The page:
How to Set Up Auto Insurance That’s Right for You

Auto insurance policies come with many different options, and this leads to a lot of different variations among policies. If you need a new auto insurance policy, here's a guide on how to set up one that's right for you.

1. Choose Deductibles Equal to Your Emergency Fund
An auto insurance policy's deductible is an amount that you must pay before the policy will offer any compensation for a covered claim. To see how this works, assume your policy had a $300 deductible and you file a $4,000 claim. After you pay $300, your policy would cover the remaining $3,700.
Most policies allow you to choose from several deductible options when you set up coverages, and you can save substantially on premiums if you choose higher deductibles. When you choose higher deductibles, though, you assume more risk because you'll have to pay more in the event of a claim.
As you review each coverage's deductible options, select the option that's closest to your emergency fund. If you don't have an emergency fund or have a very little one, choose a low deductible since you aren't in a position to cover a large and unexpected expense. If you have a lot saved up for an emergency, pick a higher deductible.
With this strategy for choosing deductibles, you'll take advantage of potential savings but not expose yourself to too much risk. You'll reduce premiums as much as you can reasonably manage to, and you'll avoid a situation where you need to quickly pay a deductible that you can't afford.
2. Select High Limits for Liability Coverages
Some auto insurance coverages come with predetermined limits. For example, comprehensive and collision coverages have limits equal to the fair-market value of your insured vehicle. Other coverages, namely liability coverages, come with several limit options. All of these limits determine the maximum amount that a specific coverage will pay for a claim.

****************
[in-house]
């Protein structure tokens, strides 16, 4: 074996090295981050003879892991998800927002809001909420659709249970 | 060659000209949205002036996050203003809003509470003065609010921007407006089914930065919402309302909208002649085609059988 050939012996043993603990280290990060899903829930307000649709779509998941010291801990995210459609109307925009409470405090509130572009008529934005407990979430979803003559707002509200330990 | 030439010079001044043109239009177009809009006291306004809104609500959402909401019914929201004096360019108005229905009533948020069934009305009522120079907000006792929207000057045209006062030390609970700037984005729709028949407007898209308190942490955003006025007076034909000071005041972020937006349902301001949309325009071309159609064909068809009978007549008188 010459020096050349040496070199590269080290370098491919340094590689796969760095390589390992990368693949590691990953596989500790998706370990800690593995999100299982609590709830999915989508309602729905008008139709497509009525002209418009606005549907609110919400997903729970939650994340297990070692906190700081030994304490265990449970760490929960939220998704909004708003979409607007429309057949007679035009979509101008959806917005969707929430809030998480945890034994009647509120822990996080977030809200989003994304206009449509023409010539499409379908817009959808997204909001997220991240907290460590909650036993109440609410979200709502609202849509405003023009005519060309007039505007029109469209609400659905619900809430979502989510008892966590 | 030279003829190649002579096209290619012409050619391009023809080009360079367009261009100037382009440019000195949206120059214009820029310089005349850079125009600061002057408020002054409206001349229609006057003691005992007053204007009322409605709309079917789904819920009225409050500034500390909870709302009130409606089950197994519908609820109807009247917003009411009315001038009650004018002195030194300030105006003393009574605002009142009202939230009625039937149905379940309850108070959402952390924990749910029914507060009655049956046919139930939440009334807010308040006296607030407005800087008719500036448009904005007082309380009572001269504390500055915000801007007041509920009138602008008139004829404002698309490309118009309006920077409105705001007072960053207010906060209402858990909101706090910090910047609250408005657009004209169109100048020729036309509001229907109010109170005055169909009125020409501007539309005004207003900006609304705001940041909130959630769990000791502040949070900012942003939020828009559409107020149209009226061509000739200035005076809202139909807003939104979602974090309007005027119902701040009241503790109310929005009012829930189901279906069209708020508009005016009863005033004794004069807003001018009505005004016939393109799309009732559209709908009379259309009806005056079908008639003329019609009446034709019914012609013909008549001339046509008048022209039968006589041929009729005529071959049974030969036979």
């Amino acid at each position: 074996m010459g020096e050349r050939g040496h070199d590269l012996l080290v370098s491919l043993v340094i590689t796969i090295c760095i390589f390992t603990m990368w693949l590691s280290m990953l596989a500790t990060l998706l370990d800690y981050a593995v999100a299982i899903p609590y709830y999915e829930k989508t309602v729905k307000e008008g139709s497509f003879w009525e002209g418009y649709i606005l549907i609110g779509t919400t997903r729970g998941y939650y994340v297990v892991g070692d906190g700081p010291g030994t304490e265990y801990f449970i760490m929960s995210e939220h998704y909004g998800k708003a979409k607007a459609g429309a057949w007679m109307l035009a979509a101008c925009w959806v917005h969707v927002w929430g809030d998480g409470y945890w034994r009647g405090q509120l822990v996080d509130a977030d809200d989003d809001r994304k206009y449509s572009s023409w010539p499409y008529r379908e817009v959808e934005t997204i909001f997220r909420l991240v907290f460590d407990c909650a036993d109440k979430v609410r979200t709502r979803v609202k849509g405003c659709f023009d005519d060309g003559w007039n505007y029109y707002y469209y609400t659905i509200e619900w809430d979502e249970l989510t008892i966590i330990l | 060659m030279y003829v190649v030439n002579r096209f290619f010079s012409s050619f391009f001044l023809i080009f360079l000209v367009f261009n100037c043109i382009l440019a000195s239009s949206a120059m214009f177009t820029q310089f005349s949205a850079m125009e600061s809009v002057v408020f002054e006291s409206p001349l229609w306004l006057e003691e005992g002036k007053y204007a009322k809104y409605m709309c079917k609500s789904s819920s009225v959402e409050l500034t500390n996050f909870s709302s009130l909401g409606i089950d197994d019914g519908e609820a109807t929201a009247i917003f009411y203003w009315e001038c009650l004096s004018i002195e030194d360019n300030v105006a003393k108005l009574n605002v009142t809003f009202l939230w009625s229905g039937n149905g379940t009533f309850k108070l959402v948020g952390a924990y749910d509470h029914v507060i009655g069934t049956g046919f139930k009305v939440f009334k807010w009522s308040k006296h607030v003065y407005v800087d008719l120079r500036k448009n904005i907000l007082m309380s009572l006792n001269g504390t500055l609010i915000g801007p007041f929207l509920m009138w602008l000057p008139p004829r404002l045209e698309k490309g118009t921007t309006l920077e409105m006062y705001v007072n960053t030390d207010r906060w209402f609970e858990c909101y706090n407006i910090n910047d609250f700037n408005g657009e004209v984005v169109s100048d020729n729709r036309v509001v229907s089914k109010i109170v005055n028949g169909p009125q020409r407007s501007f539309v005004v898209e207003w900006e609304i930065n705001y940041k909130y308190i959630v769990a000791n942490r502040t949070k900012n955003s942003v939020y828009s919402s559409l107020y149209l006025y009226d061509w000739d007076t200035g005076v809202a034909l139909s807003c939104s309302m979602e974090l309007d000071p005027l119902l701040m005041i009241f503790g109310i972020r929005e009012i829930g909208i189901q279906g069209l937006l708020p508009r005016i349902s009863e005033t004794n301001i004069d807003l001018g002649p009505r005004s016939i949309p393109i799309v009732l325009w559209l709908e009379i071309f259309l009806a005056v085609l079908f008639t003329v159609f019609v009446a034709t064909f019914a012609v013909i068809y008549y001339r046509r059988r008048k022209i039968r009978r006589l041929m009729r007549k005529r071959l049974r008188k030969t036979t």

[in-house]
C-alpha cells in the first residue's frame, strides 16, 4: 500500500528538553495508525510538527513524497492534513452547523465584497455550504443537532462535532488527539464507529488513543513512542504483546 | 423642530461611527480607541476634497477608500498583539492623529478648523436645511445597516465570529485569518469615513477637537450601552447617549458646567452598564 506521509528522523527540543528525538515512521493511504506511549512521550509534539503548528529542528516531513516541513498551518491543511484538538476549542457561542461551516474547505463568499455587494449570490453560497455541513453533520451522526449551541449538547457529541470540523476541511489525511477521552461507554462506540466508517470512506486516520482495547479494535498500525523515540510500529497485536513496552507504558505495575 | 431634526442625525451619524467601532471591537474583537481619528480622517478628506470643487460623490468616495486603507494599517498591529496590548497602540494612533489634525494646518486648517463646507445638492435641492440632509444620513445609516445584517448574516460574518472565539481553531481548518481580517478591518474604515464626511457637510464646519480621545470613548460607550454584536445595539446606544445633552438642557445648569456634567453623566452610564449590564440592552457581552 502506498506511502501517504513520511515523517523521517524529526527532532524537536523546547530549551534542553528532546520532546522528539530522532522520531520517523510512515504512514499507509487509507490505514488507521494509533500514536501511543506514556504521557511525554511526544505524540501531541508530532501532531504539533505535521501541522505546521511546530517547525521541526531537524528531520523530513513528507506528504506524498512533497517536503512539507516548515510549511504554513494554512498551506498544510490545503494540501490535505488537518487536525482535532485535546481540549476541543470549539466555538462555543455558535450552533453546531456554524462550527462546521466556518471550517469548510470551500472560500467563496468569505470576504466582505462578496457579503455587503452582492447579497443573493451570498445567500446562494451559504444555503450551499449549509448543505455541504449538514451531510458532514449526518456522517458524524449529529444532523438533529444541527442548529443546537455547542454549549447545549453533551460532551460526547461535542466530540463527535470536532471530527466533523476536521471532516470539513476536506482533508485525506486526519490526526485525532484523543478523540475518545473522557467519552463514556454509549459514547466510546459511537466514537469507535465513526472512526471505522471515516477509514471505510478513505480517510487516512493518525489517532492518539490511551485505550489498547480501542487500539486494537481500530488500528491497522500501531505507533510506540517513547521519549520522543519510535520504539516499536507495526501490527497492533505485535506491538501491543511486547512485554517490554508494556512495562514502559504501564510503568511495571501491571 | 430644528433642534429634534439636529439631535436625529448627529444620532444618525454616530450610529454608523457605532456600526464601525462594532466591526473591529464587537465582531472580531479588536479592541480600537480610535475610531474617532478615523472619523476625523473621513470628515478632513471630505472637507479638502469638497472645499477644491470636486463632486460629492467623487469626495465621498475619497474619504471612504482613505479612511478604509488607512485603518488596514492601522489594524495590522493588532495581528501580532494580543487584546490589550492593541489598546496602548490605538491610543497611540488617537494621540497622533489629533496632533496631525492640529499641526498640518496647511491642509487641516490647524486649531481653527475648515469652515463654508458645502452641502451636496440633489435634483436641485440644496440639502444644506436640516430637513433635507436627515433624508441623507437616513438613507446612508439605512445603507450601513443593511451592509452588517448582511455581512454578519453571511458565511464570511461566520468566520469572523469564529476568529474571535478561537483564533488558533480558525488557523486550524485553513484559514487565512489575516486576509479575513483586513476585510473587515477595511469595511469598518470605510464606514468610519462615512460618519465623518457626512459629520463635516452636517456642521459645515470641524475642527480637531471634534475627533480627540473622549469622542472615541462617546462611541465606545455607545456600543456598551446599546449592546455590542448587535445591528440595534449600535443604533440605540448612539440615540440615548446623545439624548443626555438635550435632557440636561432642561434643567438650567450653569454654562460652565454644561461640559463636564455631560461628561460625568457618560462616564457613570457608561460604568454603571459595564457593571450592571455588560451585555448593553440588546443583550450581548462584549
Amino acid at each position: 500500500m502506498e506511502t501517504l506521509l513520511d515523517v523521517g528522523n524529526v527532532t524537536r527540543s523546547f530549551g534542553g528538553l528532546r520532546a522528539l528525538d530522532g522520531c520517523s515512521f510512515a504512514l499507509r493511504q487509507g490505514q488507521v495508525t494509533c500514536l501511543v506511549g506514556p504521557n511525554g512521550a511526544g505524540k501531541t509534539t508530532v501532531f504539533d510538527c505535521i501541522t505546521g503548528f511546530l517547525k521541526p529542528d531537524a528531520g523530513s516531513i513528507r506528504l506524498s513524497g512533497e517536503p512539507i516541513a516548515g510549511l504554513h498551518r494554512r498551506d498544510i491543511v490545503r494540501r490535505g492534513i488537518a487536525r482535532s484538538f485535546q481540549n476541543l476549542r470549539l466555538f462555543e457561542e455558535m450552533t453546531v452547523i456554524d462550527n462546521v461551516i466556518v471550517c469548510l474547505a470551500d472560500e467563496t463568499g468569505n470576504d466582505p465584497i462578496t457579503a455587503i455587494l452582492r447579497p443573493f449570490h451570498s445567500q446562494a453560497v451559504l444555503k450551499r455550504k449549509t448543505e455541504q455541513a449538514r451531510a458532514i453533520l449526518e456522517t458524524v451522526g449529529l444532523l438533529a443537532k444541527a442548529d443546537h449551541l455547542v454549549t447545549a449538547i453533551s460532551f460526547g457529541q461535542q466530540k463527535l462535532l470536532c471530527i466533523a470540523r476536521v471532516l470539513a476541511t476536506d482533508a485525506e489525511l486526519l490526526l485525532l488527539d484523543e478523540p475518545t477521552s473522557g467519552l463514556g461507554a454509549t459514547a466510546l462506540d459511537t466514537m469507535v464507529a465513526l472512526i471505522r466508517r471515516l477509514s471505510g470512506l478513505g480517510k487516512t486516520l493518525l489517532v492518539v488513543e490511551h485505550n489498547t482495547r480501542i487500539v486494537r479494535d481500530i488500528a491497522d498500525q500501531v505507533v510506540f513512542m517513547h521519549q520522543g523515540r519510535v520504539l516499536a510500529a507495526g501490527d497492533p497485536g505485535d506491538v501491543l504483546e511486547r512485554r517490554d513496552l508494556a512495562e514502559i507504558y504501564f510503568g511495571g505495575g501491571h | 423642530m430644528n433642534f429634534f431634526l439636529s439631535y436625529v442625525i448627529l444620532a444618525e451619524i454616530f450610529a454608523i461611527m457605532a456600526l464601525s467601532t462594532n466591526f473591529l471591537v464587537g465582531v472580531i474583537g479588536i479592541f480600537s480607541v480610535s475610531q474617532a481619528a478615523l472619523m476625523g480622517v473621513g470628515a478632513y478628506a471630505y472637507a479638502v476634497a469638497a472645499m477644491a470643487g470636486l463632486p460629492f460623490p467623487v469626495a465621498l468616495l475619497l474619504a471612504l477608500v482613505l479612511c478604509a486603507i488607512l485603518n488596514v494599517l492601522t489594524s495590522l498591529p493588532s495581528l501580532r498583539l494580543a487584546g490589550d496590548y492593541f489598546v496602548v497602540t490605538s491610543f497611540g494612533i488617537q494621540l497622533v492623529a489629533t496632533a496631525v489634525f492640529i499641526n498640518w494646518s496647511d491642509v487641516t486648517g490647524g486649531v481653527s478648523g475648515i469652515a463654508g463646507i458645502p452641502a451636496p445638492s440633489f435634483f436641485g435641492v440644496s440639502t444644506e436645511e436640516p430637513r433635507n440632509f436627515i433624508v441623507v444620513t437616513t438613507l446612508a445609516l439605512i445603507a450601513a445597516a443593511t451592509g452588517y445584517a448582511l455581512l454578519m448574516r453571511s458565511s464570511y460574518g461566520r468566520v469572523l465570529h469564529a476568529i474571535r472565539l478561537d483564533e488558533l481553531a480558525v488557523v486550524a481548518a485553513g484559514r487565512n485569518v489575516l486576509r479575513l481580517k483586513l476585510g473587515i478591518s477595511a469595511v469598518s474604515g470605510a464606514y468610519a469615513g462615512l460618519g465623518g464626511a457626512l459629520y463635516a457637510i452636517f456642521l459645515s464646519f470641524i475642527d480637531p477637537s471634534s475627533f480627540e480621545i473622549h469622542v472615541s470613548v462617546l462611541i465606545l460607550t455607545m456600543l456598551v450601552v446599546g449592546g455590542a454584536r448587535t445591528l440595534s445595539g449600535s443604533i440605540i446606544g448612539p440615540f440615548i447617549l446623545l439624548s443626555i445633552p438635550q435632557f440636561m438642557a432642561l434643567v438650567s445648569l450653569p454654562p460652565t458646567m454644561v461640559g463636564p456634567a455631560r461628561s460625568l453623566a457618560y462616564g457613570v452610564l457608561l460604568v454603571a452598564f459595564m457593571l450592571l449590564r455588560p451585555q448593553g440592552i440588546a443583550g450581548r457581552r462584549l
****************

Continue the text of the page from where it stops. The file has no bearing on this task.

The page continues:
As you go through the various liability coverages available, tend toward the higher end of the limit options range. There's not necessarily a specific limit that's right for everyone, but higher limits tend to be better in most cases.
The added cost for higher limits is usually relatively small, especially compared with how much changing a deductible alters your premiums. By choosing higher limits, you'll have extra protection against lawsuits that can be extremely expensive to defend yourself against and settle.
3. Get All of Your Required Coverages
When you turn your attention to specific coverages, first make sure you get all of the protections that you're required to carry. You have two main sources of requirements.
First, most states have specific minimum coverages that vehicle owners must maintain if they want to drive on public roads.
If you select high limits for liability coverages, you'll likely exceed each state-mandated coverage by a lot. You should still have an insurance agent confirm that your policy meets all legal requirements, though, so that you aren't ticketed for being uninsured or underinsured.
Second, you probably have to carry certain additional insurance coverages if you have a loan or lease on your car.
Most institutions that finance vehicle purchases require drivers who have loans or leases to maintain comprehensive, collision, and gap coverage. The first two protect an insured vehicle against various sources of damage or theft. Gap coverage fills in the gap between what's owed on a vehicle and what the vehicle is worth, in case the vehicle is totaled or stolen.
4. Consider Comprehensive and Collision Coverage
If you don't have a loan or lease that requires you to carry comprehensive and collision coverage, consider whether you need these two protections. Whether you should carry the two coverages largely depends on whether you could afford to replace your car in the event that it was totaled.
Many people can't afford to replace their car without incurring a substantial financial setback. If this describes you, then comprehensive and collision coverage make sense. They'll help make sure you can get another car if something happens to your current one.
A few people are so wealthy or drive a car that's worth so little that they can afford to replace their car if something happens to it. If you're in either of these situations, then you might forgo the two protections.
5. Consider Extra Protections
Some auto insurance policies offer additional protections, such as emergency roadside assistance and towing services, at an additional cost.
Whether you should pay for these additional protections depends on your situation. They're useful to some drivers, but other drivers already have similar protections through a club or other organization. If you already have these, you don't need to pay for duplicate protections. If you don't have the protections already, though, they might be helpful to add onto a policy.
If you need auto insurance, contact L.A. Insurance.